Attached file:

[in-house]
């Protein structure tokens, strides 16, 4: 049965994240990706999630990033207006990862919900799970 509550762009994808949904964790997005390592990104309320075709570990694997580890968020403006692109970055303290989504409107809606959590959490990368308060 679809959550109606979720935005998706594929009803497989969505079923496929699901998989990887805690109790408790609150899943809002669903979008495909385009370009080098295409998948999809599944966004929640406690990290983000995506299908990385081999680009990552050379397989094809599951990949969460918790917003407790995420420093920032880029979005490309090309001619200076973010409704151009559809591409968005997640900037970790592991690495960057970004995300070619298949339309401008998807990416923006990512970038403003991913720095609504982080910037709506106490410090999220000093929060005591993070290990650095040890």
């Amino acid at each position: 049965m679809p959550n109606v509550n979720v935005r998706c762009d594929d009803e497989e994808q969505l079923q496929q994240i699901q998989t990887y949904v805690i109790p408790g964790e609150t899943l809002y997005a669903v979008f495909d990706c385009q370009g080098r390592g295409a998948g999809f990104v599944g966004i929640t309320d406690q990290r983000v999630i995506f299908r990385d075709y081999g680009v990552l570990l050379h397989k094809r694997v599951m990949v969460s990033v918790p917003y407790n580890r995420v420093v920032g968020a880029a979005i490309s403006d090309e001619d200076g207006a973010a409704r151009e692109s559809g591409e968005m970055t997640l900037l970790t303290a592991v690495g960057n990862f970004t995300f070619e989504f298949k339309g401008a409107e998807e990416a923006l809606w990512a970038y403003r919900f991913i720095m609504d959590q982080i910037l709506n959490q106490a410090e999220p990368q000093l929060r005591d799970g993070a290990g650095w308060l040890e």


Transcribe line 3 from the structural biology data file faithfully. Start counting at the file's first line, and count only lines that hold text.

């Amino acid at each position: 049965m679809p959550n109606v509550n979720v935005r998706c762009d594929d009803e497989e994808q969505l079923q496929q994240i699901q998989t990887y949904v805690i109790p408790g964790e609150t899943l809002y997005a669903v979008f495909d990706c385009q370009g080098r390592g295409a998948g999809f990104v599944g966004i929640t309320d406690q990290r983000v999630i995506f299908r990385d075709y081999g680009v990552l570990l050379h397989k094809r694997v599951m990949v969460s990033v918790p917003y407790n580890r995420v420093v920032g968020a880029a979005i490309s403006d090309e001619d200076g207006a973010a409704r151009e692109s559809g591409e968005m970055t997640l900037l970790t303290a592991v690495g960057n990862f970004t995300f070619e989504f298949k339309g401008a409107e998807e990416a923006l809606w990512a970038y403003r919900f991913i720095m609504d959590q982080i910037l709506n959490q106490a410090e999220p990368q000093l929060r005591d799970g993070a290990g650095w308060l040890e």